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Taxation has always been a passionate issue for Americans. (“No taxation without representation!” “Ban the marriage penalty tax!”) The advent of e-commerce has spawned a whole world of Internet –based transactions and, as a result, state and local governments are worrying that their coffers are missing out on a large slice of the tax pie by their inability to tax online transactions. Although financial experts are not in agreement concerning the effect of this lost revenue, local officials are concerned about the bottom line, their tax-base.
The Streamlined Sales Tax Project
The Streamlined Sales Tax Project (the “Project”) is a coalition of 32 states seeking to simplify and reform the current tax system to allow the taxation of out-of-state sales and Internet-based transactions. The Project, working with The Task Force on State and Local Taxation of Telecommunications and Electronic Commerce of the National Council of State Legislatures (NCSL), developed a system of simplified tax rates and uniform product definitions, otherwise known as the Uniform Sales and Use Tax Administration Act and the Streamlined Sales and Use Tax Agreement. In order for the Act and the Agreement to be viable, they must be enacted by the individual state legislatures. So far, three states, Kentucky, Utah and Wyoming have given it their final approval. (The Streamlined Sales Tax Project website is at: http://www.geocities.com/streamlined2000/ and the Act and Agreement as Amended Jan. 2001 can be accessed at: http://184.108.40.206/sline/124amdedactandagrmt.pdf. The National Council of State Legislatures – Tax & Revenue State Internet Tax Force site is at: http://www.ncsl.org/programs/fiscal/tctelcom.htm and the NCSL Model Tax Act is at: http://www.ncsl.org/programs/press/2001/Web_Act.htm.)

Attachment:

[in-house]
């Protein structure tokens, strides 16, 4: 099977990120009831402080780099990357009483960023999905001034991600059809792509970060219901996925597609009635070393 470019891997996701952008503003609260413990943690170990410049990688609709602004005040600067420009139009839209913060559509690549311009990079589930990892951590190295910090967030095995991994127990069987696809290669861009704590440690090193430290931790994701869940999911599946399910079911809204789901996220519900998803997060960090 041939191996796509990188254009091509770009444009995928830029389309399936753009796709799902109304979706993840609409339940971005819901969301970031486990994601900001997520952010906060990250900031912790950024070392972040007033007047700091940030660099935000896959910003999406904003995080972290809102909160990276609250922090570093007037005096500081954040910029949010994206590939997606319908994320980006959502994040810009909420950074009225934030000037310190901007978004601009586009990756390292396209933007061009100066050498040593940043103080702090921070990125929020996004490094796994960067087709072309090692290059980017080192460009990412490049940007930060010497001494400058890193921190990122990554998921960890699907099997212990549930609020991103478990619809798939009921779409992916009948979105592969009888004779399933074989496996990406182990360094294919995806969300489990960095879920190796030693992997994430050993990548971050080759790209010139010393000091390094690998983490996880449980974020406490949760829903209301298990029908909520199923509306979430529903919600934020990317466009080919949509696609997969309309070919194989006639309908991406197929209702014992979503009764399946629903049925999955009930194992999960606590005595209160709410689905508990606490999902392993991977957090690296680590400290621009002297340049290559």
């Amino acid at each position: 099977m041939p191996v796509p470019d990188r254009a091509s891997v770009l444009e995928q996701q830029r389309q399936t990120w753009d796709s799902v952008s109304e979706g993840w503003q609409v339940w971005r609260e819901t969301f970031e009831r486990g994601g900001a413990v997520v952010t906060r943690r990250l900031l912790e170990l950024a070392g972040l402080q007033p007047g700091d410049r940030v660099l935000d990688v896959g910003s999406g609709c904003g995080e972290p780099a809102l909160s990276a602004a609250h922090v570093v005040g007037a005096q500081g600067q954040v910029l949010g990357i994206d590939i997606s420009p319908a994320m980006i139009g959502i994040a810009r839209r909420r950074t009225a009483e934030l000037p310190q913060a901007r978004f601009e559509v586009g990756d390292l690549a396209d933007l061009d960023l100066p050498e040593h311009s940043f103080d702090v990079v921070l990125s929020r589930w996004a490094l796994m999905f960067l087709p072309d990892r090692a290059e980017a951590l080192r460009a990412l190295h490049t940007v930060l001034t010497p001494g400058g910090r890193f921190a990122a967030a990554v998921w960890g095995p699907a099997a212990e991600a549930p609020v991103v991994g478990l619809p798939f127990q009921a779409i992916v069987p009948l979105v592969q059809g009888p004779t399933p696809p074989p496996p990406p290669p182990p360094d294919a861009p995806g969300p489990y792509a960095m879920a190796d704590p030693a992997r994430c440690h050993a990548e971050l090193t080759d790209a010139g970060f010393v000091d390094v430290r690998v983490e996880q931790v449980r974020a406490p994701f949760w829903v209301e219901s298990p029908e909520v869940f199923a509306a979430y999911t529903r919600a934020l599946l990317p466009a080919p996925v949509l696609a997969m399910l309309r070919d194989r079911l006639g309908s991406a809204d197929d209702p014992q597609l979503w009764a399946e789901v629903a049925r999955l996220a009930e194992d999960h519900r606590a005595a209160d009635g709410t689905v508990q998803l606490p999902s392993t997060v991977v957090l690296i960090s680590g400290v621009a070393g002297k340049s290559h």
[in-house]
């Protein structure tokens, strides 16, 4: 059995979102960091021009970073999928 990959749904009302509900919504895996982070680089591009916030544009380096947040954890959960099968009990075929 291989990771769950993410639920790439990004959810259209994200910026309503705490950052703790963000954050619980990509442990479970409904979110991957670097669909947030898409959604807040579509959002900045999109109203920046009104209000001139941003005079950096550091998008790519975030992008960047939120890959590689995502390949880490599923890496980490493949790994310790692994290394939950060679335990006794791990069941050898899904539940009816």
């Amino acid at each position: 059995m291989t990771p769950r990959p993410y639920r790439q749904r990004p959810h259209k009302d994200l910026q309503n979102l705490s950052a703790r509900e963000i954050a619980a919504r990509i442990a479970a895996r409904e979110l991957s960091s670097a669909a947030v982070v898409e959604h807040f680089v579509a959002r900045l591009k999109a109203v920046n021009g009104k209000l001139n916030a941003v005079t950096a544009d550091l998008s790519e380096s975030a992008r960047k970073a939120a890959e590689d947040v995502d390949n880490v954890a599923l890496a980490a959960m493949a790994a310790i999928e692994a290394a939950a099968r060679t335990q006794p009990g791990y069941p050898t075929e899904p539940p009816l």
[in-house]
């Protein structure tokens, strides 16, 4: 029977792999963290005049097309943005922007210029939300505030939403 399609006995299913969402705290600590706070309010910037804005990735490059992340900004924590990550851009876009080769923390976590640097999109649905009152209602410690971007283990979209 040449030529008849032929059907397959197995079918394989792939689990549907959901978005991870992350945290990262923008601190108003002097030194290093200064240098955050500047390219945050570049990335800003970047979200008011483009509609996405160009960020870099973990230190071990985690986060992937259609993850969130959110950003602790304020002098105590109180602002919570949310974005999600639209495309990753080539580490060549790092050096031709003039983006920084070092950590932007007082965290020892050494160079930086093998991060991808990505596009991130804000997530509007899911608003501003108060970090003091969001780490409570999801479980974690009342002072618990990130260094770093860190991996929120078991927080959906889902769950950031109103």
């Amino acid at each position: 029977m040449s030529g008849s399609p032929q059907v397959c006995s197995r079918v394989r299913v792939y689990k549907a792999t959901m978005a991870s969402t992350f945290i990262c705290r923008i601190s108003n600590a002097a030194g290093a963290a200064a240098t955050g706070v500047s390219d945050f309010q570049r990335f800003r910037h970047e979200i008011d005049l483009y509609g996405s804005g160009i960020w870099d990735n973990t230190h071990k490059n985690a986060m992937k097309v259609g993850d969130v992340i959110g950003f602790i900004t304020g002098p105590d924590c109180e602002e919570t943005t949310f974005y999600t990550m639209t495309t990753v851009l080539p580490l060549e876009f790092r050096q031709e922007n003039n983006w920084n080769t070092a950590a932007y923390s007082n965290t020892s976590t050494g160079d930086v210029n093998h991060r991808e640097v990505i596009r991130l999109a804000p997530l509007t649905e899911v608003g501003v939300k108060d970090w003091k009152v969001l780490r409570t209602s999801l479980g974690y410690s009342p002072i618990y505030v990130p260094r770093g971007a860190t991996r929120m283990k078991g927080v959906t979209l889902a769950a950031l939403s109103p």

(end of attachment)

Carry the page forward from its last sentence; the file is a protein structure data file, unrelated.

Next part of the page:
The Project maintains a Status of State Efforts on Streamlined Sales Tax Project chart that tracks the states and their legislation. (The chart is at: http://220.127.116.11/sline/statestatus.pdf.)
Below are links to the bills, and the status is only included if the legislation has progressed past the committee stage. The information below is more inclusive than that provided by the Project since I have included bills or resolutions that were introduced, but have since been tabled.